For sixty years, John Henry Kearsley led an exemplary life – much of it as a dedicated, respected and hard-working oncologist.
But the former high-profile professional is now behind bars for spiking a young doctor’s drink before sexually assaulting her after they had dined at his Sydney home in November 2013.
His victim’s life has also changed, with her being robbed of her confidence and self-worth and left wondering if she can continue her medical career.
“Time is supposed to heal all wounds but I was still waiting,” she said in a statement read out in the NSW District Court.
“I still feel the same rage, shame and desire to disappear.”
On Friday, Judge Penelope Hock jailed Kearsley for four years three months with a non-parole period of two years three months.
The now-63-year-old pleaded guilty to administering an intoxicating substance, a strong sedative, to commit an indictable offence and assault with an act of indecency.
The judge was not satisfied the offending was pre-meditated, in that he lured her to his apartment to commit the crime, nor would she categorise the event as a romantic dinner.
Kearsley was known to be a generous host who entertained in his home and he invited the woman to dinner to discuss her career and work opportunities.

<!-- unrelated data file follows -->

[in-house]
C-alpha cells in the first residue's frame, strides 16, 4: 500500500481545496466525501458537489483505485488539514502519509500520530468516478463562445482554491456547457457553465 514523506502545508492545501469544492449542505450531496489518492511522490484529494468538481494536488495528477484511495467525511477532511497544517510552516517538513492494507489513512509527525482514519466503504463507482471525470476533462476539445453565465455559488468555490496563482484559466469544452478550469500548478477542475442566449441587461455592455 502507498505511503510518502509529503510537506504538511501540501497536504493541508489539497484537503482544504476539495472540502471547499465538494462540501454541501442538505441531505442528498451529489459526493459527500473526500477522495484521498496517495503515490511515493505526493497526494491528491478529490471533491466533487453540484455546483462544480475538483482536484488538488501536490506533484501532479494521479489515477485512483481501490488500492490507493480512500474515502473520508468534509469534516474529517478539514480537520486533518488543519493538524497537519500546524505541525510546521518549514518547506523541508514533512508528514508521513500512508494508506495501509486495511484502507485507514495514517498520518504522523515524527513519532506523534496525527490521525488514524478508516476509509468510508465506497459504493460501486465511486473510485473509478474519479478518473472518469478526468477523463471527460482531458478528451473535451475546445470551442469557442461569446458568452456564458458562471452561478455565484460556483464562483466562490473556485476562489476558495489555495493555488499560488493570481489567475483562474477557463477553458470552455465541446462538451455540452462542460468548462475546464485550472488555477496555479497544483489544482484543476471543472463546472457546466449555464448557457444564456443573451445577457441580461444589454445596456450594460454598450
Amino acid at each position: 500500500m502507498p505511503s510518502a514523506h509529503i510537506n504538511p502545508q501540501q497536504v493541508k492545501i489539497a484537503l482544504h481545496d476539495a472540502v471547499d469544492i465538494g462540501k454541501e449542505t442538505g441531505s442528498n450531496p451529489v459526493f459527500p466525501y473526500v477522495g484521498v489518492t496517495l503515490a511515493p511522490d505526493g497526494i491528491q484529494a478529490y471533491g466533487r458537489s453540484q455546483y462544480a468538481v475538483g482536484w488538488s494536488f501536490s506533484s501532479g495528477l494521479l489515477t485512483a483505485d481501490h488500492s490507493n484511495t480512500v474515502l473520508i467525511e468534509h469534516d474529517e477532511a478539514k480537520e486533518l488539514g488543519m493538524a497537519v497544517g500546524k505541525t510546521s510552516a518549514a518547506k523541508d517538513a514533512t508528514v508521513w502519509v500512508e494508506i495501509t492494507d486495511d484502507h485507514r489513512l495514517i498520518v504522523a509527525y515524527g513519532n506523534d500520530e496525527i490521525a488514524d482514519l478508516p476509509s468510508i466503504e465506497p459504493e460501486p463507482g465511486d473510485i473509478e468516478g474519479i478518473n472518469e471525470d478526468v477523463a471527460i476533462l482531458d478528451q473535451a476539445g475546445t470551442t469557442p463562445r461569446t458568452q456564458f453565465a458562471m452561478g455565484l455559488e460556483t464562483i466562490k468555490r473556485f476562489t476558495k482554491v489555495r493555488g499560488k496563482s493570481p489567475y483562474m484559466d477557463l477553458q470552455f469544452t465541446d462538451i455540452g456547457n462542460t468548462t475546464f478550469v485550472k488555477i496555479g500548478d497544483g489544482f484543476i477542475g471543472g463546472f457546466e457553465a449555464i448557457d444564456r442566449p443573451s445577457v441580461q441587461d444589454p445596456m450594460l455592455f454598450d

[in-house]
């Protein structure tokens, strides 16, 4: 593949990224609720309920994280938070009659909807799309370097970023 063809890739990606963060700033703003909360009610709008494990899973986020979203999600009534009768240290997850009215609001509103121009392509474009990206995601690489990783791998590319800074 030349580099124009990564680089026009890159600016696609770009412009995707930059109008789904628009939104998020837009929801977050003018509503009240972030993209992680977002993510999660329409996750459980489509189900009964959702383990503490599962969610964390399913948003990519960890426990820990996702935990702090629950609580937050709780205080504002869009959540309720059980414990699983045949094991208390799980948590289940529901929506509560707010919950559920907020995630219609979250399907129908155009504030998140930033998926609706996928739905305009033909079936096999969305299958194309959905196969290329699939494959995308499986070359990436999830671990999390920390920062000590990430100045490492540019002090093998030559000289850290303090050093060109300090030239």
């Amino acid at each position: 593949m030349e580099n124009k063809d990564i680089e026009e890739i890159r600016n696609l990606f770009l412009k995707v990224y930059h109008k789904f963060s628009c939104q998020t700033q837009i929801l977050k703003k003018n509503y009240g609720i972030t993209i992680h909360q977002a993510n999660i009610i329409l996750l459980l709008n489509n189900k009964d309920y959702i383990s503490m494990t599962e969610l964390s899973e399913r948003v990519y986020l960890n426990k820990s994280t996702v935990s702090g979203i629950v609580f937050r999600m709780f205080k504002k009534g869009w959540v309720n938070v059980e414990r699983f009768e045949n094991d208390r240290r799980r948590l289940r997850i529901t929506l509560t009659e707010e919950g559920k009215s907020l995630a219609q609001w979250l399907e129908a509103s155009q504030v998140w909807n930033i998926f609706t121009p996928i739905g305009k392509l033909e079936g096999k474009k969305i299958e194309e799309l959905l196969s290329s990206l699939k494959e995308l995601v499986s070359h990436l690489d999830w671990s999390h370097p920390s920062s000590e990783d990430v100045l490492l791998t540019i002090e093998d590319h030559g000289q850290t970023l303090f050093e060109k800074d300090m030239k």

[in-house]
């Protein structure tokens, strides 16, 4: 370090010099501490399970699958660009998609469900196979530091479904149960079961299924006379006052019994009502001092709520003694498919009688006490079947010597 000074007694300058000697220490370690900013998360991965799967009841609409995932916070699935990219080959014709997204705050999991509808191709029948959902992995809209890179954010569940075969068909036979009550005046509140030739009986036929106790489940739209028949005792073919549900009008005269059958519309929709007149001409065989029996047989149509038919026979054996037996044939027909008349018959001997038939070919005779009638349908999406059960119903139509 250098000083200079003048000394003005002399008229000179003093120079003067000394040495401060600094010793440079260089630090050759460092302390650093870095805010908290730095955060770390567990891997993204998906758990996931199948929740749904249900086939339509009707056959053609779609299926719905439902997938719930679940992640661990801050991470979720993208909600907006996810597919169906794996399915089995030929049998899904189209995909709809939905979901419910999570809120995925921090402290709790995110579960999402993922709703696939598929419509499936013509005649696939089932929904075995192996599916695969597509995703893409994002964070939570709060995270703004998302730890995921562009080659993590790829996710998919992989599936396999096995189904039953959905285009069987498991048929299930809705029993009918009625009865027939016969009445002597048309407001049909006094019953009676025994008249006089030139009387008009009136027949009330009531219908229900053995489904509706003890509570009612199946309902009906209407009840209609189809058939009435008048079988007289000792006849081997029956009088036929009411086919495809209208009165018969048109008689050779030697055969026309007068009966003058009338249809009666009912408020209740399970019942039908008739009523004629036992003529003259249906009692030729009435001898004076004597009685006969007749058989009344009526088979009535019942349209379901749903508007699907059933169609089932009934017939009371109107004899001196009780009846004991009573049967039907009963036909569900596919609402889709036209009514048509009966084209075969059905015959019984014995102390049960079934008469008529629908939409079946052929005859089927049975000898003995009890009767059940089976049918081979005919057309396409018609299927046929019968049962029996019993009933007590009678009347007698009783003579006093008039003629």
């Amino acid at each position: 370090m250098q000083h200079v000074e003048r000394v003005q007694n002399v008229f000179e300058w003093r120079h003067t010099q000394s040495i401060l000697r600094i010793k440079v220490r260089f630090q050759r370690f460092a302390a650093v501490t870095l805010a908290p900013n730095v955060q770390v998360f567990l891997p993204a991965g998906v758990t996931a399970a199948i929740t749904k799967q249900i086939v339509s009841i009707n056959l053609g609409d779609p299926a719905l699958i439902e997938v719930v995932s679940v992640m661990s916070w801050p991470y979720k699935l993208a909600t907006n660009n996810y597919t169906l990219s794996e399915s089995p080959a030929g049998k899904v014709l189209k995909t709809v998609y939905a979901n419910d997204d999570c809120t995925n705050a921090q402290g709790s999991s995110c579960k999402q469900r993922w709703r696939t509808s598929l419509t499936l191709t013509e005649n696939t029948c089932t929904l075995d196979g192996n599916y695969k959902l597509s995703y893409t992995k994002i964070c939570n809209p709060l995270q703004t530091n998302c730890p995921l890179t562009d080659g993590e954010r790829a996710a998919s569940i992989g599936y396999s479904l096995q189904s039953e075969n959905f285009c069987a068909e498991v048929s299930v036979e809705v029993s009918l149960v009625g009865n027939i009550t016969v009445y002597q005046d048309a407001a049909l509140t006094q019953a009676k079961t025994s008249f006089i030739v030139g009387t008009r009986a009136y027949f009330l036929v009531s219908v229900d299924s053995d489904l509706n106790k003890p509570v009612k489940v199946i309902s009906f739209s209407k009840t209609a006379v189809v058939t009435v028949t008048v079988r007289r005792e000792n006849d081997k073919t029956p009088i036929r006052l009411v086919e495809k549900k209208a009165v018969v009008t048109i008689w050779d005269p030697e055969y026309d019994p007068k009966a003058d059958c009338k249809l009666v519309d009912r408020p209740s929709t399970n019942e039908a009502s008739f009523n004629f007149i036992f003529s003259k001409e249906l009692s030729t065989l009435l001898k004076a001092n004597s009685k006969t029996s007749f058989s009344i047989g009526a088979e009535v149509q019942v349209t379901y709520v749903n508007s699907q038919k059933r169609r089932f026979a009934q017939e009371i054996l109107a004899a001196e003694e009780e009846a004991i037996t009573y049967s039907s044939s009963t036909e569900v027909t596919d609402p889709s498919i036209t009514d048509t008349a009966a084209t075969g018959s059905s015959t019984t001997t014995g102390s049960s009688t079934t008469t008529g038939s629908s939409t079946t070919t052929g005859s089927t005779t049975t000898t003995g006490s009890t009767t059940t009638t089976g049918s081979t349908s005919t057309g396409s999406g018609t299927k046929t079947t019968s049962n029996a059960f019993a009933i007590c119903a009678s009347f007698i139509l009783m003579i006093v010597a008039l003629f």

But at some early stage of the evening he put the drug in the woman’s wine with the intention of sexually assaulting her.
She later felt dizzy, muddled and sleepy and when she woke, realised Kearsley was kissing her nipples.
Noting he was an extremely hard-working and devoted professional, the judge said his work led to significant stress and ultimate burn out.
Psychiatric evidence referred to his depressive disorder, social anxiety, alcohol use disorder and his self-medication through a sedative, the same drug he put in the woman’s drink.
He has now lost his profession and good standing in the community and has been subjected to extensive media publicity.
The judge accepted he was genuinely remorseful, had rehabilitated himself and the offending had been contrary to everything he had believed in.
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